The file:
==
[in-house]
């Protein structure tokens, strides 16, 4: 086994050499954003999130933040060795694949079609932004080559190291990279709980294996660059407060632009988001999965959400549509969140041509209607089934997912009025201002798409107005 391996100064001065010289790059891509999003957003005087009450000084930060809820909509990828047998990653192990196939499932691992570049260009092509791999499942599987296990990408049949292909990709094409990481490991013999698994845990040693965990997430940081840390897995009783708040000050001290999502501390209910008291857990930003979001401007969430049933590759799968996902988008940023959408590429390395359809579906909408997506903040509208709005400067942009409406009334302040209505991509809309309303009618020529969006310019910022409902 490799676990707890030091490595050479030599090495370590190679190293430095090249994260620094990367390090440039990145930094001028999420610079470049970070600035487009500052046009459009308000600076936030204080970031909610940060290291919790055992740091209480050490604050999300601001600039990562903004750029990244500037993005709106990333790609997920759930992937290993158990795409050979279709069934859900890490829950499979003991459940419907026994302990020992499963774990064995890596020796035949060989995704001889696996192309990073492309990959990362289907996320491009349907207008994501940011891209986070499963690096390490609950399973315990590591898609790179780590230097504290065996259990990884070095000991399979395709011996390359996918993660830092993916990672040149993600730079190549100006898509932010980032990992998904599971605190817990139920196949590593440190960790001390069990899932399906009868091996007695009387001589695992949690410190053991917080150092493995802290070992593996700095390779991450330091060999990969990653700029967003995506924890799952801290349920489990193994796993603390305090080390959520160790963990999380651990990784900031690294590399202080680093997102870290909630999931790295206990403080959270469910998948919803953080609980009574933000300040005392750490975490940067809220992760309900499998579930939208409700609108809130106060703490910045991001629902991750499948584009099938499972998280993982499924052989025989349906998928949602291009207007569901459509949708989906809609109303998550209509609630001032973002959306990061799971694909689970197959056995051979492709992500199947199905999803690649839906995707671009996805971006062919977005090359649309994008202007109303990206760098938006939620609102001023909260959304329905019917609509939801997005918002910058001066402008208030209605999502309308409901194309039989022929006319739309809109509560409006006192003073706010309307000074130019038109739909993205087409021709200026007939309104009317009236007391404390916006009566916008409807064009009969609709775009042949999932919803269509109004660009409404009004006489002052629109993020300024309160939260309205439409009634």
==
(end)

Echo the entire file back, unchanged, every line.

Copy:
[in-house]
């Protein structure tokens, strides 16, 4: 086994050499954003999130933040060795694949079609932004080559190291990279709980294996660059407060632009988001999965959400549509969140041509209607089934997912009025201002798409107005 391996100064001065010289790059891509999003957003005087009450000084930060809820909509990828047998990653192990196939499932691992570049260009092509791999499942599987296990990408049949292909990709094409990481490991013999698994845990040693965990997430940081840390897995009783708040000050001290999502501390209910008291857990930003979001401007969430049933590759799968996902988008940023959408590429390395359809579906909408997506903040509208709005400067942009409406009334302040209505991509809309309303009618020529969006310019910022409902 490799676990707890030091490595050479030599090495370590190679190293430095090249994260620094990367390090440039990145930094001028999420610079470049970070600035487009500052046009459009308000600076936030204080970031909610940060290291919790055992740091209480050490604050999300601001600039990562903004750029990244500037993005709106990333790609997920759930992937290993158990795409050979279709069934859900890490829950499979003991459940419907026994302990020992499963774990064995890596020796035949060989995704001889696996192309990073492309990959990362289907996320491009349907207008994501940011891209986070499963690096390490609950399973315990590591898609790179780590230097504290065996259990990884070095000991399979395709011996390359996918993660830092993916990672040149993600730079190549100006898509932010980032990992998904599971605190817990139920196949590593440190960790001390069990899932399906009868091996007695009387001589695992949690410190053991917080150092493995802290070992593996700095390779991450330091060999990969990653700029967003995506924890799952801290349920489990193994796993603390305090080390959520160790963990999380651990990784900031690294590399202080680093997102870290909630999931790295206990403080959270469910998948919803953080609980009574933000300040005392750490975490940067809220992760309900499998579930939208409700609108809130106060703490910045991001629902991750499948584009099938499972998280993982499924052989025989349906998928949602291009207007569901459509949708989906809609109303998550209509609630001032973002959306990061799971694909689970197959056995051979492709992500199947199905999803690649839906995707671009996805971006062919977005090359649309994008202007109303990206760098938006939620609102001023909260959304329905019917609509939801997005918002910058001066402008208030209605999502309308409901194309039989022929006319739309809109509560409006006192003073706010309307000074130019038109739909993205087409021709200026007939309104009317009236007391404390916006009566916008409807064009009969609709775009042949999932919803269509109004660009409404009004006489002052629109993020300024309160939260309205439409009634």